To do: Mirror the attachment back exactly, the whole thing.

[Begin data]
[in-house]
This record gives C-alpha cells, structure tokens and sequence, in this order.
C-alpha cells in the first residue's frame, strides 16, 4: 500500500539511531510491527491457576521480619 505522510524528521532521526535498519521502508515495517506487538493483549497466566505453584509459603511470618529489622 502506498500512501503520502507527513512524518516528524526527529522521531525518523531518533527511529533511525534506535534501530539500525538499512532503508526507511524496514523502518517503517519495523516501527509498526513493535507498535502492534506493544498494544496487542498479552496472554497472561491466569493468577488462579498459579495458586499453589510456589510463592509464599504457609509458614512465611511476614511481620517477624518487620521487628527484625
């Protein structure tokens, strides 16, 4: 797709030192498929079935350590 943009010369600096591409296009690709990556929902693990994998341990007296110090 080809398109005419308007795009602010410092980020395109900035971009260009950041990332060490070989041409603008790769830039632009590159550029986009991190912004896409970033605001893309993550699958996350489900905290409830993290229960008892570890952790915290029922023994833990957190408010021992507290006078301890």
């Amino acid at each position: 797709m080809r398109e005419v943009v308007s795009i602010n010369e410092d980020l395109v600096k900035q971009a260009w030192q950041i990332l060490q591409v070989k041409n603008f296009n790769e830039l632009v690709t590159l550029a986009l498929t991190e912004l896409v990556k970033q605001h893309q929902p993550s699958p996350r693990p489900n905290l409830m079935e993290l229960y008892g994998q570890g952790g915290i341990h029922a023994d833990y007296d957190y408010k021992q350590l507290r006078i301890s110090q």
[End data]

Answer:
[in-house]
This record gives C-alpha cells, structure tokens and sequence, in this order.
C-alpha cells in the first residue's frame, strides 16, 4: 500500500539511531510491527491457576521480619 505522510524528521532521526535498519521502508515495517506487538493483549497466566505453584509459603511470618529489622 502506498500512501503520502507527513512524518516528524526527529522521531525518523531518533527511529533511525534506535534501530539500525538499512532503508526507511524496514523502518517503517519495523516501527509498526513493535507498535502492534506493544498494544496487542498479552496472554497472561491466569493468577488462579498459579495458586499453589510456589510463592509464599504457609509458614512465611511476614511481620517477624518487620521487628527484625
């Protein structure tokens, strides 16, 4: 797709030192498929079935350590 943009010369600096591409296009690709990556929902693990994998341990007296110090 080809398109005419308007795009602010410092980020395109900035971009260009950041990332060490070989041409603008790769830039632009590159550029986009991190912004896409970033605001893309993550699958996350489900905290409830993290229960008892570890952790915290029922023994833990957190408010021992507290006078301890």
């Amino acid at each position: 797709m080809r398109e005419v943009v308007s795009i602010n010369e410092d980020l395109v600096k900035q971009a260009w030192q950041i990332l060490q591409v070989k041409n603008f296009n790769e830039l632009v690709t590159l550029a986009l498929t991190e912004l896409v990556k970033q605001h893309q929902p993550s699958p996350r693990p489900n905290l409830m079935e993290l229960y008892g994998q570890g952790g915290i341990h029922a023994d833990y007296d957190y408010k021992q350590l507290r006078i301890s110090q």